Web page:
The bomb blast in Brussels killed more than 30 people and reverberated around the world as Christians were in the midst of Holy Week leading up to the triumph of Easter Sunday.
Followers of Christ will be celebrating Jesus’ rising from the tomb as dozens of families in Belgium will be laying loved ones in the grave. The juxtaposition is jarring.
We often see a similar burst of violence and death around Christmas.
In the midst of eternal life, we are confronted once again with seemingly endless death. While the grave still cannot hold the King, it continually claims more of His subjects. We long for the new life of Easter and spring, but the icy grip of death and winter hold on.
But it will not always be so.
In Narnia, it was “always winter and never Christmas.” But then the thawing of the snow and ice assured the children and talking beasts that the White Witch was losing control. Spring and Aslan was on the move.
It should not be surprising that evil lashes out in the week we celebrate its conquering. Death is a defeated foe who, knowing his fate is secure, unleashes his fury on those who bear the image of the One who crushed him.
Jesus has conquered the grave and, in Him, we have the same victory. That cannot sit well with Satan and the vanquished forces of evil.
Like a child who has been rightly refused his way, Satan kicks and screams. His tantrum is fierce and, from our perspective, over-powering.
For him, Easter is like a bitter reminder of his assured and soon coming ultimate defeat. He reminds him of what he already knows. The cross, which he thought was his victory, became the instrument of his defeat.
It is a lesson he cannot comprehend and the pages of Scripture reveal his continual failure.
Satan sowed discord and hatred into Jacob’s family, the one God had chosen. He could stop God’s plan if he caused the brothers to betray one another. They sold Joseph into slavery. As soon as he started to gain influence, Satan had him tossed in jail.
That would end God’s plan. He had divided and ended this family God had set apart. Except not.
God used those very circumstances to save the very family Satan had intended to destroy. As Joseph tells his brothers, “You planned evil against me; God planned it for good to bring about the present result—the survival of many people.” (Genesis 50:20)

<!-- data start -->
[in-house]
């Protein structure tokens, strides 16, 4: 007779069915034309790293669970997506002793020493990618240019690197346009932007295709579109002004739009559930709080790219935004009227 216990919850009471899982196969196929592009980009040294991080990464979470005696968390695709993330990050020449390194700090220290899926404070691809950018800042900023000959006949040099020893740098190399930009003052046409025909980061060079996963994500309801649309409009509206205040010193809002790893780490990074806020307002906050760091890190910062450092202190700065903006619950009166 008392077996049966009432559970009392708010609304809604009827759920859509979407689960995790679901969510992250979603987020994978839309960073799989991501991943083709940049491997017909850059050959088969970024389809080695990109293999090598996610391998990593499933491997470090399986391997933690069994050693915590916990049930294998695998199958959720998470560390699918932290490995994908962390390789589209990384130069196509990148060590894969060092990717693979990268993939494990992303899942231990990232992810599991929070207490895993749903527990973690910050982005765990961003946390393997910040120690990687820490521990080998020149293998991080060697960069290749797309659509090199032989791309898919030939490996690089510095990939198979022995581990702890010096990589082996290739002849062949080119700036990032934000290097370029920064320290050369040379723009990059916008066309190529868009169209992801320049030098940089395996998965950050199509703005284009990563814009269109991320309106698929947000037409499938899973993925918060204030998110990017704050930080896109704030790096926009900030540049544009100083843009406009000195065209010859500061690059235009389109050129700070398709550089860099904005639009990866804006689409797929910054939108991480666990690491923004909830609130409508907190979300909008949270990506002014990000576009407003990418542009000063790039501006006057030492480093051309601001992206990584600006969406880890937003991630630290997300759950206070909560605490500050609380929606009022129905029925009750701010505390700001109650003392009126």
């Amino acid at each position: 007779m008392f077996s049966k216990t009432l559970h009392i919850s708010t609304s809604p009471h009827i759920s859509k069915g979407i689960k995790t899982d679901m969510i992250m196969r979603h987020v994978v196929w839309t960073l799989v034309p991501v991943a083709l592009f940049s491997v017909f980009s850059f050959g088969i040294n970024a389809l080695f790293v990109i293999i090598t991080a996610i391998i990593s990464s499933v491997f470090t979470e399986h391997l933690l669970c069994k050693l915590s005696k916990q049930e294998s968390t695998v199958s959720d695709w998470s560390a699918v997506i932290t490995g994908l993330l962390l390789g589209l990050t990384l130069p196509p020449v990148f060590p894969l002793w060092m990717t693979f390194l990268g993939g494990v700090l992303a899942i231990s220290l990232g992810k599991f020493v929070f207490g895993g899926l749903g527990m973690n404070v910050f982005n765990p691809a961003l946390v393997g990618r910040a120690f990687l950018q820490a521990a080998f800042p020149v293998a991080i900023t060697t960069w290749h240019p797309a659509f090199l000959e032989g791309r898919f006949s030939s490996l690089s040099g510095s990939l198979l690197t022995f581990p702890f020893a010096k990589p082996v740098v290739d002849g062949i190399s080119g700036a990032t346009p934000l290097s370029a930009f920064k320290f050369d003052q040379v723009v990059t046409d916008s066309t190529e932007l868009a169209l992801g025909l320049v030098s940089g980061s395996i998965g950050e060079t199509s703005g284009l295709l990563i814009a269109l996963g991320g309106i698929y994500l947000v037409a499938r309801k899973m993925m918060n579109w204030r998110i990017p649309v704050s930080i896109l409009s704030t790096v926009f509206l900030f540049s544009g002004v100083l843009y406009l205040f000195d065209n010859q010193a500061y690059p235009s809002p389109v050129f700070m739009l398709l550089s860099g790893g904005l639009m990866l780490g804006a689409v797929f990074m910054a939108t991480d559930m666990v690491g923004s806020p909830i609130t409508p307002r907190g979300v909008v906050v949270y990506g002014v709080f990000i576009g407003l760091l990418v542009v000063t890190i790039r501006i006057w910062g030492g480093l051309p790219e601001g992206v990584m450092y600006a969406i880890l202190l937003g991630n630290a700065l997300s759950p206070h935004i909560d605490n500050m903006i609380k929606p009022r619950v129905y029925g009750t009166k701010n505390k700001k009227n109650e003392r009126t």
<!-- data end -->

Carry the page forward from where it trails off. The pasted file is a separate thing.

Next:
Think through the Old Testament: The Egyptians trying to kill all the Jewish baby boys, Haman seeking to kill Mordecai and all his family, Babylon and virtually every other Middle Eastern empire trying to conquer Israel.
We see this most clearly through the cross. Satan personally entered Judas to bring about this result. Nothing was going to hinder his plan this time. He succeeded in having Jesus arrested, beaten, betrayed, convicted, sentenced, and killed.
On that first Good Friday, Satan must have assumed that he had finally accomplished his goal. He had ended God’s work. He was going to get the glory and the worship. He was going to win.
But then … Easter Sunday. Once again all that he had worked to accomplished only served to undermine him. And that victory Christ assured extended to His followers.
“We know that in everything God works for the good of those who love Him. They are the people God called, because that was His plan.” (Romans 8:28)
It must be frustrating to have every plan backfire. To have every temporary victory only further assure your permanent defeat.
The murder of innocent individuals by terrorists should provoke mourning. God hates death and so should we. Things are not as they should be. But neither are they as they will be.
Evil, regardless how it appears right now, has been defeated. Brussels points us to Calvary. The cross reassures us that death must give way to life.